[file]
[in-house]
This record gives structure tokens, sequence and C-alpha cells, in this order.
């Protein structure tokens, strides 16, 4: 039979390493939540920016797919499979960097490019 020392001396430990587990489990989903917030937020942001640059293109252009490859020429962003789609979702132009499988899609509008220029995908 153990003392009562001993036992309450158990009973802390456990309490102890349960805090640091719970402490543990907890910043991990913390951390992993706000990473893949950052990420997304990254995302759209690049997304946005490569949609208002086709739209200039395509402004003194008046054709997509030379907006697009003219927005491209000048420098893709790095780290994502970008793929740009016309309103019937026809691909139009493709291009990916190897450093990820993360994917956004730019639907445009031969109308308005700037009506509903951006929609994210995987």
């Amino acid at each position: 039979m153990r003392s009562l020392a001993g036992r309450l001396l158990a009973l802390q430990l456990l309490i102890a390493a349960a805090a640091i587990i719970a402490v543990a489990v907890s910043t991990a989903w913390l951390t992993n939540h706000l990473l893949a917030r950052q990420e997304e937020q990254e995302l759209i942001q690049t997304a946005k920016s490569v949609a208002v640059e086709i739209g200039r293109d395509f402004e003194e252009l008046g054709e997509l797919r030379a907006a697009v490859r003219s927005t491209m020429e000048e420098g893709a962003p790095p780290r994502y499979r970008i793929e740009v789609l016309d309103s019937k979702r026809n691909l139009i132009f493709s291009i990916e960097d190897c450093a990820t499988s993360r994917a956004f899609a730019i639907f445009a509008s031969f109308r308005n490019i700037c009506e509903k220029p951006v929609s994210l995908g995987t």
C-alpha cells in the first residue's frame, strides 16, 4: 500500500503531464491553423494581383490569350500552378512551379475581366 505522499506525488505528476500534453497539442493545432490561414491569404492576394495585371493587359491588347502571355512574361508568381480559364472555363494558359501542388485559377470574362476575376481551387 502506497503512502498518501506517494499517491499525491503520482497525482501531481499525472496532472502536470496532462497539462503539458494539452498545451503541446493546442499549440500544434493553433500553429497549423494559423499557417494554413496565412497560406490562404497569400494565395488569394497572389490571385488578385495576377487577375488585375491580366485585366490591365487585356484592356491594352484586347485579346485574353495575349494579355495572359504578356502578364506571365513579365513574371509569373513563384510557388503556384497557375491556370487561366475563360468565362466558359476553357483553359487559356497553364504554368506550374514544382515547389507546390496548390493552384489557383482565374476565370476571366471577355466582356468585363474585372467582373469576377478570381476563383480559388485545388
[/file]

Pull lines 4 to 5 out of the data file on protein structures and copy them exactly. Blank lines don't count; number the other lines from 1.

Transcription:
């Amino acid at each position: 039979m153990r003392s009562l020392a001993g036992r309450l001396l158990a009973l802390q430990l456990l309490i102890a390493a349960a805090a640091i587990i719970a402490v543990a489990v907890s910043t991990a989903w913390l951390t992993n939540h706000l990473l893949a917030r950052q990420e997304e937020q990254e995302l759209i942001q690049t997304a946005k920016s490569v949609a208002v640059e086709i739209g200039r293109d395509f402004e003194e252009l008046g054709e997509l797919r030379a907006a697009v490859r003219s927005t491209m020429e000048e420098g893709a962003p790095p780290r994502y499979r970008i793929e740009v789609l016309d309103s019937k979702r026809n691909l139009i132009f493709s291009i990916e960097d190897c450093a990820t499988s993360r994917a956004f899609a730019i639907f445009a509008s031969f109308r308005n490019i700037c009506e509903k220029p951006v929609s994210l995908g995987t």
C-alpha cells in the first residue's frame, strides 16, 4: 500500500503531464491553423494581383490569350500552378512551379475581366 505522499506525488505528476500534453497539442493545432490561414491569404492576394495585371493587359491588347502571355512574361508568381480559364472555363494558359501542388485559377470574362476575376481551387 502506497503512502498518501506517494499517491499525491503520482497525482501531481499525472496532472502536470496532462497539462503539458494539452498545451503541446493546442499549440500544434493553433500553429497549423494559423499557417494554413496565412497560406490562404497569400494565395488569394497572389490571385488578385495576377487577375488585375491580366485585366490591365487585356484592356491594352484586347485579346485574353495575349494579355495572359504578356502578364506571365513579365513574371509569373513563384510557388503556384497557375491556370487561366475563360468565362466558359476553357483553359487559356497553364504554368506550374514544382515547389507546390496548390493552384489557383482565374476565370476571366471577355466582356468585363474585372467582373469576377478570381476563383480559388485545388